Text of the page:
Archive for Thursday, June 3, 1993


June 3, 1993


Summer camp usually creates memories of handmade clay ashtrays, swimming lessons and archery -- not bald eagle habitat management or tree farming.

That is, unless you're one of 16 Native American high school students planning to attend the Natural Resources Summer Camp at Haskell Indian Junior College.

"We have students coming from all over," said Barbara Cornelius, administrative assistant with Haskell's Natural Resources Program. "We have one from Virginia, two from Wyoming, and others from Minnesota, Arizona and Oklahoma."

The students, eight boys and eight girls, will get the combined experience of classroom and hands-on work during the two-week camp, which runs from Sunday through June 20.

"They'll learn about career opportunities in natural resources from guest speakers," said Cornelius.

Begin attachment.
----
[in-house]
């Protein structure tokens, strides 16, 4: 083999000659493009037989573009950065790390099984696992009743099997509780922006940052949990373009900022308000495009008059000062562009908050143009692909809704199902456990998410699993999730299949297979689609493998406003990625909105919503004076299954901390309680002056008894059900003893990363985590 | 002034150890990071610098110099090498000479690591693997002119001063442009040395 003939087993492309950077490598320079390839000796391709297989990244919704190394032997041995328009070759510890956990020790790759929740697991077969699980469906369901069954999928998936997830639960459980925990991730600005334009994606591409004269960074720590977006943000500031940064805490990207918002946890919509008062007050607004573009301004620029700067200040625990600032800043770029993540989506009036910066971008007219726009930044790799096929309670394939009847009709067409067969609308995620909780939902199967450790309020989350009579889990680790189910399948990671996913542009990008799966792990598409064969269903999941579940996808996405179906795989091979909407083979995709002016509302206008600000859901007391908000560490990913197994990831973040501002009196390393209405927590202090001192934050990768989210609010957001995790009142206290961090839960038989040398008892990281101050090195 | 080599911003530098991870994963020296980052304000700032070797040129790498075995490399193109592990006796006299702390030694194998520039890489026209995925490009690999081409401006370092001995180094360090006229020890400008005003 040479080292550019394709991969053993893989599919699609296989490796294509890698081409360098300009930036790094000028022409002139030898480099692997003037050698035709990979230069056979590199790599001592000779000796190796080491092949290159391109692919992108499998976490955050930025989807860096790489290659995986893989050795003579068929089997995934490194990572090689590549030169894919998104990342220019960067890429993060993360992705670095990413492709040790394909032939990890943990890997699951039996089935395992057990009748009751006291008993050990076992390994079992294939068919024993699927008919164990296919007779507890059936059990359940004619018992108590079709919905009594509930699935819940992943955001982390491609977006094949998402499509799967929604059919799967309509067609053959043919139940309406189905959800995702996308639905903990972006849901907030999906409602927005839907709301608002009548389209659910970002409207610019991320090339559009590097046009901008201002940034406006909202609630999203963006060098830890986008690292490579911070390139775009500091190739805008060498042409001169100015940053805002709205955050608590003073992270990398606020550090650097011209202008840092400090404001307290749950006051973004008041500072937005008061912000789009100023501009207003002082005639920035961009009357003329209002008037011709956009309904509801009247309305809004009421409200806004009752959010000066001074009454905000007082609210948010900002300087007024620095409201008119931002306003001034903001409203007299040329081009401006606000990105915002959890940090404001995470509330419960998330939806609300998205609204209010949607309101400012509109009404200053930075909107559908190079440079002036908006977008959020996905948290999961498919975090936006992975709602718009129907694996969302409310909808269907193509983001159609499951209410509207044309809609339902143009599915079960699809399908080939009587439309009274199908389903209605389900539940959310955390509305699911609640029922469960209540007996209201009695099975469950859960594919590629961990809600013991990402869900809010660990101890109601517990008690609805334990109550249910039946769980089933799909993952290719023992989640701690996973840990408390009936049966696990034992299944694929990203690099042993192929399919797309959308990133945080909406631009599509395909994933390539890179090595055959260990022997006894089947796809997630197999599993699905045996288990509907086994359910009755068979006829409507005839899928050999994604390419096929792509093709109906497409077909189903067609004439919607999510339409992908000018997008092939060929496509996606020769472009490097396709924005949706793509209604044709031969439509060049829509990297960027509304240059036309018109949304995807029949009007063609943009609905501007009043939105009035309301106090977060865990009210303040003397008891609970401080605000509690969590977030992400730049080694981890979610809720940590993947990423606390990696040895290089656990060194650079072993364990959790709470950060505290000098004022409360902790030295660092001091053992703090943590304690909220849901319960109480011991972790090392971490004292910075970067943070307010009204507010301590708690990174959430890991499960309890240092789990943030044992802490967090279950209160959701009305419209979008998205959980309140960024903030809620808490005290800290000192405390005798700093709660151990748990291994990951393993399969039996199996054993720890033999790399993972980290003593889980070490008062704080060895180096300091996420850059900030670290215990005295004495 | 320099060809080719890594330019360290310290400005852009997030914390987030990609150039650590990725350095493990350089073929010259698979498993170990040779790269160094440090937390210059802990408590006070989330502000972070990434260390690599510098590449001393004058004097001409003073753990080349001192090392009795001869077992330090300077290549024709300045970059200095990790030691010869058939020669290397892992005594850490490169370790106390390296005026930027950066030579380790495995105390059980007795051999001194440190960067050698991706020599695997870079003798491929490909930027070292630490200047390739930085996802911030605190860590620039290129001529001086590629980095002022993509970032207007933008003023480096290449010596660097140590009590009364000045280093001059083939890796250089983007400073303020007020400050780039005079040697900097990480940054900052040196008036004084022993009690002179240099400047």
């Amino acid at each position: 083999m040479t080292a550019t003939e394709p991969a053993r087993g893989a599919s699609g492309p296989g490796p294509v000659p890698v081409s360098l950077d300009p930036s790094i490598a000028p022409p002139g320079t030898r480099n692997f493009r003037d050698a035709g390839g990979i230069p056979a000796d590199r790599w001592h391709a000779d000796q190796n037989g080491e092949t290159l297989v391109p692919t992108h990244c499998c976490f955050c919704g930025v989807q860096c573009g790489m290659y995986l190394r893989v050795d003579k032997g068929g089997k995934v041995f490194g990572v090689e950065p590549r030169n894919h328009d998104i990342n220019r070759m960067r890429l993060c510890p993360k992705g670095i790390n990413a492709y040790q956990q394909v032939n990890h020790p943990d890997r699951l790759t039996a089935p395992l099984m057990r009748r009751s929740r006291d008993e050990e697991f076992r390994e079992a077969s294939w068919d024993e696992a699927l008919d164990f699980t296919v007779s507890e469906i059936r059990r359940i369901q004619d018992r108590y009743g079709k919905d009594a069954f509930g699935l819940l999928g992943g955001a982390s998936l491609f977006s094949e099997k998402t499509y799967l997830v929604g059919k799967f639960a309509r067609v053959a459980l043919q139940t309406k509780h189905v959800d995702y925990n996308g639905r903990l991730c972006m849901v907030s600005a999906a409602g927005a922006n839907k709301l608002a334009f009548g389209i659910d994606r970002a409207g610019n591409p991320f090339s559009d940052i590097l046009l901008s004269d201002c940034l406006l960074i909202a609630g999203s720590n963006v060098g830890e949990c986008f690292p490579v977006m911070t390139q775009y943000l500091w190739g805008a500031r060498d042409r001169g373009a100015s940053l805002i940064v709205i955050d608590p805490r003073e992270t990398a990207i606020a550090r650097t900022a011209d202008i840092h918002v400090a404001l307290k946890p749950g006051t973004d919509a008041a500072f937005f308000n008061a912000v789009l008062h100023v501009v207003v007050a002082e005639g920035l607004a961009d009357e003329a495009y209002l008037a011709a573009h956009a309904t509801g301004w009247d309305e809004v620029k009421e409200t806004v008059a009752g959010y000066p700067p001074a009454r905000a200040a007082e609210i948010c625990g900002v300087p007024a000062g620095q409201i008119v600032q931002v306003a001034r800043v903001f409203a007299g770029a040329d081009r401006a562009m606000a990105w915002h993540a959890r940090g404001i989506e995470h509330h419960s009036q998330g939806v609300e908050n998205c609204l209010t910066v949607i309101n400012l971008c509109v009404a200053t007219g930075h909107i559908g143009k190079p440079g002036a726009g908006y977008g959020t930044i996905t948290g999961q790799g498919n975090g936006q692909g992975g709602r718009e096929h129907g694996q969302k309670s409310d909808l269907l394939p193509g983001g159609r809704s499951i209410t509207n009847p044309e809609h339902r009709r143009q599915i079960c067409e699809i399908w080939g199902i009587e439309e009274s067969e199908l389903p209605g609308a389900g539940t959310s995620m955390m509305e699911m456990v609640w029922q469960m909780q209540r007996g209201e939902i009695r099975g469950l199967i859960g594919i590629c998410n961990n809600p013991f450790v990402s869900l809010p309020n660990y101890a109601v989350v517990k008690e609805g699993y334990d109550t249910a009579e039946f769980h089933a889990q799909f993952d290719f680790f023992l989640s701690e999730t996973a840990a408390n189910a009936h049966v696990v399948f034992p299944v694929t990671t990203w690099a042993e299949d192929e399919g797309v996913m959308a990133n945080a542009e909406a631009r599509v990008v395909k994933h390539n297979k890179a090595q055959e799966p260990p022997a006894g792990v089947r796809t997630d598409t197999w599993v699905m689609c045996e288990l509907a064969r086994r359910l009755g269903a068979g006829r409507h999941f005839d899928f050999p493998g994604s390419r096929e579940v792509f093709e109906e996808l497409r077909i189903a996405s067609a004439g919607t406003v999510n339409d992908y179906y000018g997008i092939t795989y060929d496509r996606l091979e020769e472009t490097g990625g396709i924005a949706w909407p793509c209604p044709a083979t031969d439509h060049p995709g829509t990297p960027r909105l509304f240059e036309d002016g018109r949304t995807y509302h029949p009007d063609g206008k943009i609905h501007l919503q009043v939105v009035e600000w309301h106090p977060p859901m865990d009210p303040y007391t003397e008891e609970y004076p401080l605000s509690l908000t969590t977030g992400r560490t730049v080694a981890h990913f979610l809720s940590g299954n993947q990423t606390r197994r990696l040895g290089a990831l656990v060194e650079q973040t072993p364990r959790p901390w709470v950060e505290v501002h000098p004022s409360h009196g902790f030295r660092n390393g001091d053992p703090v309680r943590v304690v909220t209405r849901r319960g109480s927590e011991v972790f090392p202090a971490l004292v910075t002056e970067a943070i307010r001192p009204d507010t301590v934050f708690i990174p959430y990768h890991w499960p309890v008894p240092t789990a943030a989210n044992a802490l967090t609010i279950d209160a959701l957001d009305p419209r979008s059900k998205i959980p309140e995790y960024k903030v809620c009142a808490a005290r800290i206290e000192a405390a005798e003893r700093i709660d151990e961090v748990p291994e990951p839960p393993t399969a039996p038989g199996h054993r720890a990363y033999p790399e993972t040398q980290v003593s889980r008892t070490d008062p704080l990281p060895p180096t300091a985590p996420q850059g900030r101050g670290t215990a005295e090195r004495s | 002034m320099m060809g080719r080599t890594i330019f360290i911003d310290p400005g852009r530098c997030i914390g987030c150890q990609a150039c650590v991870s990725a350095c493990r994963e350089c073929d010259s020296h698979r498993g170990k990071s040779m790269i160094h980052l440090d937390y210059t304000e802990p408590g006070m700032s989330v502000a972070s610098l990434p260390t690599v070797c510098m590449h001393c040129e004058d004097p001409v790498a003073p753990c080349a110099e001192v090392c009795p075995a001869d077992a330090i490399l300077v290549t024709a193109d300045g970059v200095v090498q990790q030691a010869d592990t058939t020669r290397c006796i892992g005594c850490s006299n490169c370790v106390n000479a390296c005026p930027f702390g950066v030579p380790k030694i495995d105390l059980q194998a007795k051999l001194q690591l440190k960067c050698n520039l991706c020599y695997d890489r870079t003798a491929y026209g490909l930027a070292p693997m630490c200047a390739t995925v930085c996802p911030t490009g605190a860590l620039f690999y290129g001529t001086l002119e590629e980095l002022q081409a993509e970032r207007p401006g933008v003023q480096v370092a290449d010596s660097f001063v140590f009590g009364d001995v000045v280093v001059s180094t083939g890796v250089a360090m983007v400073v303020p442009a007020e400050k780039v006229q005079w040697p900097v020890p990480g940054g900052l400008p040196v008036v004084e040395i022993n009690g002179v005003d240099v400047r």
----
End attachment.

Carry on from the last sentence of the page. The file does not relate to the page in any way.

The students will stay in residence halls on campus during their stay.

But the hands-on experience will come from field trips all around Lawrence, from the Kaw Valley Fish Farm to the Marais des Cygne Wildlife Preserve to Haskell's Medicine Wheel Earthwork.

Topics to be discussed include cultural and social interaction with wildlife by Native Americans, regulating wetlands, and lake management.

The campers also will pitch in and help with work and chores in wildlife refuges around the state, for which they will be rewarded with a small stipend.

This is the second year in a row that Haskell has hosted such a camp for the the U.S. Fish and Wildlife Service, which sponsors similar camps across the country. The service began the camps to help recruit minority students into natural resources education at universities and colleges.

"The students in the camp will learn more about the natural environment and how it affects them and their future as far as their tribes go," Cornelius said.

Cornelius hopes the students participating in the camps will decide to remain in school and graduate to work in natural science areas such as forestry, wildlife management, minerals and water rights. These areas are becoming more and more essential to Native American life, especially on reservations, she said.

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